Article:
Rockland Community Sailing’s high school sailing teams will host a spring potluck dinner and kickoff meeting for students interested in joining the fun, growing sport of sailing.

The informational gathering will be Thursday, March 28 at 5:30 p.m. in the RCS Sailing classroom at The Apprenticeshop office building, 643 Main Street, across from Dunkin' Donuts.

Midcoast students in grades 7-12 and their parents are invited to learn about high school sailing activities, meet current sailors, parents and coaches, and find out how to get involved.

This year both Camden Hills Regional and Oceanside high schools recognized high school sailing as official club sports. These school teams join the longstanding RCS conglomerate team which is open to all interested high school and middle school students.

Teams practice together in Rockland Harbor on 14-foot, two-person fiberglass 420 dinghies during spring and fall seasons. The newly-expanded seven-week spring practice season runs April 2 through May 16 on Tuesday and Thursday afternoons from 3:30 to 6:30 p.m. Teams race in five to seven regattas a season.

No experience is required to join. Sailors and parents finish the season with a bonfire awards party on Thursday, May 23.

Practices are coached from safety motor boats by RCS sailing coach Patrick DiLalla, Camden Hills sailing advisor Bob White and Oceanside sailing advisor Ken Pride. More than 150 students from Rockland, Camden, Thomaston and Waldoboro schools have sailed with the team since it began in 2004.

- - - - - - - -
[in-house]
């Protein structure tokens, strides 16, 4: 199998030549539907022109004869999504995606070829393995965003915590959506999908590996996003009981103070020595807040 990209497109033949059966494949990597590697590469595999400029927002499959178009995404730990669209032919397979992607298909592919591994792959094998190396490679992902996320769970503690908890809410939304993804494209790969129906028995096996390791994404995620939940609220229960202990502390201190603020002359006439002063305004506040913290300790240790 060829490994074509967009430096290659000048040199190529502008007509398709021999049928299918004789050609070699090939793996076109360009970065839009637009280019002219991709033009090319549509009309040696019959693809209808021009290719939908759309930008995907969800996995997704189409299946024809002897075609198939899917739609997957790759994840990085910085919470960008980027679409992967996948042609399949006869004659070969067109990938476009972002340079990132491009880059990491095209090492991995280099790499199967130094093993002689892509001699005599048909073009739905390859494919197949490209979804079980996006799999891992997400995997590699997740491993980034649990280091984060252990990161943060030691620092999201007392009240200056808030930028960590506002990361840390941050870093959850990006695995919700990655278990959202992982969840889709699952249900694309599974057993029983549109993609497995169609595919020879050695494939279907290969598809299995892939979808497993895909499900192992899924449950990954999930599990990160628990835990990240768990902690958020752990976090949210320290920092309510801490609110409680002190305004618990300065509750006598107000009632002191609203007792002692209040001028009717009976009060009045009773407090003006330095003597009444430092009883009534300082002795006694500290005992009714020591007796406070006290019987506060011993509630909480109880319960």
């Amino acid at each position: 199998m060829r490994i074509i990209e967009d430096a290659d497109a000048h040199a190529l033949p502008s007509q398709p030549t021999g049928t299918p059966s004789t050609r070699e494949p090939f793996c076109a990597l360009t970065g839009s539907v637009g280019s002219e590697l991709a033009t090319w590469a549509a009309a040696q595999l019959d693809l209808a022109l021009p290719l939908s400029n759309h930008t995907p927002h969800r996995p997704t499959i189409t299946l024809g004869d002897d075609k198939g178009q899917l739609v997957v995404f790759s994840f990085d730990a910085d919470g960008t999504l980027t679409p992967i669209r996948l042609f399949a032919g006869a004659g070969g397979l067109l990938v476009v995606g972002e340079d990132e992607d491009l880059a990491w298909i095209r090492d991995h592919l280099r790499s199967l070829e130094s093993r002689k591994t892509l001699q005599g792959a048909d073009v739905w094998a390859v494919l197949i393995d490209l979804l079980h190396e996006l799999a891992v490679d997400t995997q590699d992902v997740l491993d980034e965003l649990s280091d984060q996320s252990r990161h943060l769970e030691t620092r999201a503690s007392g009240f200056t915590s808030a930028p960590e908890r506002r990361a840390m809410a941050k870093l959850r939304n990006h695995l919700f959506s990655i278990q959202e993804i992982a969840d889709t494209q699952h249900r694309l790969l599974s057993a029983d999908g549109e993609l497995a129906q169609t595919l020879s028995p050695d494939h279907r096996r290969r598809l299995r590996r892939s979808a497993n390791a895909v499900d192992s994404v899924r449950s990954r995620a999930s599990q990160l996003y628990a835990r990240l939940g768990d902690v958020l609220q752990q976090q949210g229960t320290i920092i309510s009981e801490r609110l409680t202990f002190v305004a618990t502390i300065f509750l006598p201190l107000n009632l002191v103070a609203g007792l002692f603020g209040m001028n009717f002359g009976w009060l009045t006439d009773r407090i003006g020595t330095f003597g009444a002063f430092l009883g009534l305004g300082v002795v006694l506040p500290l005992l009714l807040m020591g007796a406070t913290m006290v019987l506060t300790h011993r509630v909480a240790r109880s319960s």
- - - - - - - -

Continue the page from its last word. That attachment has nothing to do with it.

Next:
High school sailors compete against others from all over the Northeast and travel to regattas along Maine’s coast, including Maine Maritime Academy in Castine, Bowdoin College in Brunswick, Portland and Mount Desert Island.

On May 12, RCS will host the third annual Breakwater Blast High School Regatta, which involves 12 teams and more than 60 sailors racing in Rockland Harbor.

High school sailing has existed since the 1930s, but has experienced considerable growth in the last 30 years. The Interscholastic Sailing Association governs high school sailing in the United States, includes 350 teams nationwide, and hosts national championship races in both two-person and single-handed boats. There are approximately 85 teams in New England and 18 active teams in Maine.

Rockland Community Sailing celebrates its 15th anniversary this year teaching adult and youth sailing lessons at The Apprenticeshop, a nonprofit school teaching traditional boatbuilding and seamanship. Since 1972, the organization has offered hands-on programs dedicated to inspiring personal growth through craftsmanship, community and the traditions of the sea.

Courier Publications sports staff can be reached by phone at 207-594-4401 or by email at